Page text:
Dataset: Sea-level rise impacts on tidal marshes and estuarine biogeochemical processes

Document Type



Virginia Institute of Marine Science

VIMS Department/Program

C.K. Harris Data Archive

Publication Date


Spatial Information

Chesapeake Bay, York River

Data Access

Zip files available on Link to Full Text button.


We used a numerical model to investigate the effects of Sea-level Rise (SLR) on the biogeochemical processes in the York River Estuary with extensive tidal marshes. The fully-coupled hydrodynamic-water quality-marsh model accounts for the spatial and temporal variations of physical-biogeochemical interactions between the tidal marshes and surrounding waters. This study focuses on an SLR scenario where the vertical accretion of tidal marshes keeps pace with the rising sea levels. Results show that SLR amplifies the tidal range and prolongs flooding duration, which results in enhanced porewater exchanges of materials between the tidal marshes and the surrounding waters. The increased availability of shallow-water habitats and enhanced light utilization in the shallow areas under SLR promote phytoplankton production in the shallow-water regions of the York River. Consequently, the organic carbon in the open water is fueled by the contributions from shallow waters and the enhanced export of organic carbon from the marshes. The change in the dissolved oxygen (DO) budget in the York River Estuary is attributed to changes in water column respiration, net metabolism of the benthic layer, reaeration, phytoplankton production, and increased stratification under SLR. The net DO flux out of the York River increases at the York River mouth. Diel DO variation, especially in the marshes in the upper estuary, promotes phosphorus release from the sediment. The changes in dissolved nitrogen under SLR are relatively minimal.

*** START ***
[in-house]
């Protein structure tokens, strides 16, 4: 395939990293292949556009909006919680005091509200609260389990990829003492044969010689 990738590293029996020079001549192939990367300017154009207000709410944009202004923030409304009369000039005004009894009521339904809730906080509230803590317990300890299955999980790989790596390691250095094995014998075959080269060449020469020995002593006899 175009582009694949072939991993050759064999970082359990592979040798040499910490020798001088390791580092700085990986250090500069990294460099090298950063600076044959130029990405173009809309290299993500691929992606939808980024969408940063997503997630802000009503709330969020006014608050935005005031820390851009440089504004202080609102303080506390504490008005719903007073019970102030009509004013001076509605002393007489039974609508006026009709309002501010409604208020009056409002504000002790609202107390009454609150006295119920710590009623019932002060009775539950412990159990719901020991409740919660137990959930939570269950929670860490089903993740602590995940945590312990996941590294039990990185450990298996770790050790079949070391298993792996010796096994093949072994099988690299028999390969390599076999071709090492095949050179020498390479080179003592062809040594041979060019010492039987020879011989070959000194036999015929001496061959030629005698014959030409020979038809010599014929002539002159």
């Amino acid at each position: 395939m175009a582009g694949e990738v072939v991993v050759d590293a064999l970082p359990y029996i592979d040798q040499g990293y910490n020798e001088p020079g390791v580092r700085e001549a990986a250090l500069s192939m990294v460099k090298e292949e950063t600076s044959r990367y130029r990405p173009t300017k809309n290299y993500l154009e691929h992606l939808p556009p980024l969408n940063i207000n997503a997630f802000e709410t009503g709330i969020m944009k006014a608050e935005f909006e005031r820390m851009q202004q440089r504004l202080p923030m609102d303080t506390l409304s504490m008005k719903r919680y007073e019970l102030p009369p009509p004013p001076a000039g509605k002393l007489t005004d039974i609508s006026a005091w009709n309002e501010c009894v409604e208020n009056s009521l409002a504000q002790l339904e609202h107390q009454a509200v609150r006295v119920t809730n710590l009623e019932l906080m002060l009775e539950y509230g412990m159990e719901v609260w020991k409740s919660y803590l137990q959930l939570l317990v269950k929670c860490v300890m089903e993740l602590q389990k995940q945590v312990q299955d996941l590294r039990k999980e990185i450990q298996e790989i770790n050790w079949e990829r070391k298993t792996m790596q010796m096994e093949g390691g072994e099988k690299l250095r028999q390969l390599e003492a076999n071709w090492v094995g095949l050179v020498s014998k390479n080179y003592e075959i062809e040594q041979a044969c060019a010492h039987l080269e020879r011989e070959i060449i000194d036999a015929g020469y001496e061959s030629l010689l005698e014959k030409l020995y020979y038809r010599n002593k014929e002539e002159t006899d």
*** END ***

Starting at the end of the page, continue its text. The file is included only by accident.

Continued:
Files Description:

Two SCHIM model inputs zip file.


SCHISM; Chesapeake Bay; Modeling; York River Estuary; Tidal Marsh

Associated Publications

Journal of Geophysical Research Biogeosciences [publication in revision]


This research was financially supported by the Virginia Commonwealth Research Fellowship and supported in part by an appointment to the Research Participation Program at the Chesapeake Bay Program Office, U.S. Environmental Protection Agency, Region 3, administered by the Oak Ridge Institute for Science and Education through an interagency agreement between the U.S. Department of Energy and the U.S. Environmental Protection Agency. We received tremendous guidance and supports from drs. Carl Cerco, Carl Hershner, Mark Brush, and Marjy Friedrichs in this study. Simulations presented in this paper were conducted using Sciclone at William & Mary, which was provided with assistance from the National Science Foundation, the Virginia Port Authority, Virginia’s Commonwealth Technology Research Fund, and the Office of Naval Research.